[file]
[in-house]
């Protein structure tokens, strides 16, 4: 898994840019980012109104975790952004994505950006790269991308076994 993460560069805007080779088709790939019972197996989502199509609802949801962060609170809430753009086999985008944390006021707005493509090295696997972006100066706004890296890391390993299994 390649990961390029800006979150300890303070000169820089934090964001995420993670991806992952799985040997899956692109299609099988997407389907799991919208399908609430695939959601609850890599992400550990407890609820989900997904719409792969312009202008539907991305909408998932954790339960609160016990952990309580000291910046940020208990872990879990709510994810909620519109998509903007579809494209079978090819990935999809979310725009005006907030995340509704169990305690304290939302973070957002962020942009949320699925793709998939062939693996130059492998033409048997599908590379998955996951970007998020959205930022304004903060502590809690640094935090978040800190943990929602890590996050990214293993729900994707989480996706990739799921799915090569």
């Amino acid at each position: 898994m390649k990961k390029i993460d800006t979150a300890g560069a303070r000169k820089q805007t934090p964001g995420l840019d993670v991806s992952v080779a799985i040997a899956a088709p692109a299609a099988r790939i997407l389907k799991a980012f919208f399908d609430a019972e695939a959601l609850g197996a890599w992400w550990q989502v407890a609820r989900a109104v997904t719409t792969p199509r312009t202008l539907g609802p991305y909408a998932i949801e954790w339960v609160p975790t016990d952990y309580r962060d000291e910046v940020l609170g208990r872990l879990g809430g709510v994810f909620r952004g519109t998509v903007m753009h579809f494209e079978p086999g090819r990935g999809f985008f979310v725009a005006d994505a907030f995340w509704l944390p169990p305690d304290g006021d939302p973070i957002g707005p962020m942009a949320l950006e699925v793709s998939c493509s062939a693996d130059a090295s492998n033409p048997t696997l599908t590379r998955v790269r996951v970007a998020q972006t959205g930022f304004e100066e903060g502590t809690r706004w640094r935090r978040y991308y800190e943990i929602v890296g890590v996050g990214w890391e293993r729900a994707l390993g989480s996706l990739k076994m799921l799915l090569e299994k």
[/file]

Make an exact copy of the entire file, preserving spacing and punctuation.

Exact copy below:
[in-house]
């Protein structure tokens, strides 16, 4: 898994840019980012109104975790952004994505950006790269991308076994 993460560069805007080779088709790939019972197996989502199509609802949801962060609170809430753009086999985008944390006021707005493509090295696997972006100066706004890296890391390993299994 390649990961390029800006979150300890303070000169820089934090964001995420993670991806992952799985040997899956692109299609099988997407389907799991919208399908609430695939959601609850890599992400550990407890609820989900997904719409792969312009202008539907991305909408998932954790339960609160016990952990309580000291910046940020208990872990879990709510994810909620519109998509903007579809494209079978090819990935999809979310725009005006907030995340509704169990305690304290939302973070957002962020942009949320699925793709998939062939693996130059492998033409048997599908590379998955996951970007998020959205930022304004903060502590809690640094935090978040800190943990929602890590996050990214293993729900994707989480996706990739799921799915090569």
């Amino acid at each position: 898994m390649k990961k390029i993460d800006t979150a300890g560069a303070r000169k820089q805007t934090p964001g995420l840019d993670v991806s992952v080779a799985i040997a899956a088709p692109a299609a099988r790939i997407l389907k799991a980012f919208f399908d609430a019972e695939a959601l609850g197996a890599w992400w550990q989502v407890a609820r989900a109104v997904t719409t792969p199509r312009t202008l539907g609802p991305y909408a998932i949801e954790w339960v609160p975790t016990d952990y309580r962060d000291e910046v940020l609170g208990r872990l879990g809430g709510v994810f909620r952004g519109t998509v903007m753009h579809f494209e079978p086999g090819r990935g999809f985008f979310v725009a005006d994505a907030f995340w509704l944390p169990p305690d304290g006021d939302p973070i957002g707005p962020m942009a949320l950006e699925v793709s998939c493509s062939a693996d130059a090295s492998n033409p048997t696997l599908t590379r998955v790269r996951v970007a998020q972006t959205g930022f304004e100066e903060g502590t809690r706004w640094r935090r978040y991308y800190e943990i929602v890296g890590v996050g990214w890391e293993r729900a994707l390993g989480s996706l990739k076994m799921l799915l090569e299994k």